Reformed theologian John Piper suggested that there should be a new pope, one who believes that justification is by faith alone.
"Qualifications for the new Pope that would bear most fruit," Piper tweeted on Wednesday, and listed out:
"He should believe that justification is by faith alone, baptism is a sign not a cause of regeneration, Christ is at the Lord's Supper by memory and faith not physically, the Bible alone has final authority not the pope."
Piper's arguments essentially refer to some of the most fundamental differences between Roman Catholics and Protestants, at a time when the former face a serious crisis, with calls for Pope Francis to stand down.
The Catholic Church has been hit by revelations of wide-spread sex abuse of children at the hands of priests and subsequent clergy cover-up that went on for decades, for which Francis has been apologizing.
Notable figures, such as Archbishop Carlo Maria Viganò, who previously served as the Vatican's ambassador to the United States, have recently accused Francis of being part of such cover-ups himself, however, and have called on him to resign.
In a striking 11-page letter, Viganò accused Francis of covering for disgraced former U.S. Cardinal Theodore McCarrick after the latter took sexual advantage of young seminarians.
"Pope Francis must be the first to set a good example for cardinals and bishops who covered up McCarrick's abuses and resign along with all of them," Viganò demanded in the letter.
When asked by journalists to respond to the accusations, Francis said on Sunday:
"I will say sincerely that I must say this, to you and all of you who are interested: Read the document carefully and judge it for yourselves."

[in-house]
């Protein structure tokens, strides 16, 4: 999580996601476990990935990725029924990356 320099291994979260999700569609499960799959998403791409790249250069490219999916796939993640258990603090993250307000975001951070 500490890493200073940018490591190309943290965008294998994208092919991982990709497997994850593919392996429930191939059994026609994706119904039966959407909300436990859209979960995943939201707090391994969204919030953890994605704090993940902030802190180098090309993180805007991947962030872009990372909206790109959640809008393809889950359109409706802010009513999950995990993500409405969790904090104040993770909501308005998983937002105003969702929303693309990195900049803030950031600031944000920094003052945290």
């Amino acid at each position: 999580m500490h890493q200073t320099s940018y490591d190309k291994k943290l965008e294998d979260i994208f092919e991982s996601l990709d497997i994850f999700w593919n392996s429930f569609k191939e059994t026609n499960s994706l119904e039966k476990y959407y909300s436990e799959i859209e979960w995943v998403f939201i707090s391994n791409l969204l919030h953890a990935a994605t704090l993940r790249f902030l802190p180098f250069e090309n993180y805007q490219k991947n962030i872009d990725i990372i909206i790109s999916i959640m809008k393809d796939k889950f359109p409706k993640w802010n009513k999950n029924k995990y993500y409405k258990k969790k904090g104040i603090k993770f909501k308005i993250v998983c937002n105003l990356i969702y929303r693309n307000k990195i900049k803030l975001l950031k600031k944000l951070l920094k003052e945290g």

"I will not say one word on this. I think the statement speaks for itself," the pontiff added.
"You have sufficient journalistic capacity to draw conclusions. When a little time has passed and you have the conclusions, perhaps I will talk."
Piper, who is the former pastor of Bethlehem Baptist Church, has in the past argued that the "crux" of both the Reformation and the Gospel is the concept that people are justified and ultimately saved by the grace of God, rather than by the works of man.
"Especially as it pertains to final salvation, so many of us live in a fog of confusion," Piper wrote in 2017.
He also pointed to the Reformation's five "solas," namely sola Scriptura (Scripture alone), sola fide (faith alone), sola gratia (grace alone), solus Christus (Christ alone), and soli Deo gloria (to the glory of God alone).
A Pew survey from earlier in 2017 found that 52 percent of U.S. Protestants believe that both good deeds and faith are needed for salvation, despite the belief being linked closer to Catholics. Still, 46 percent of Protestants agreed with the belief of faith alone.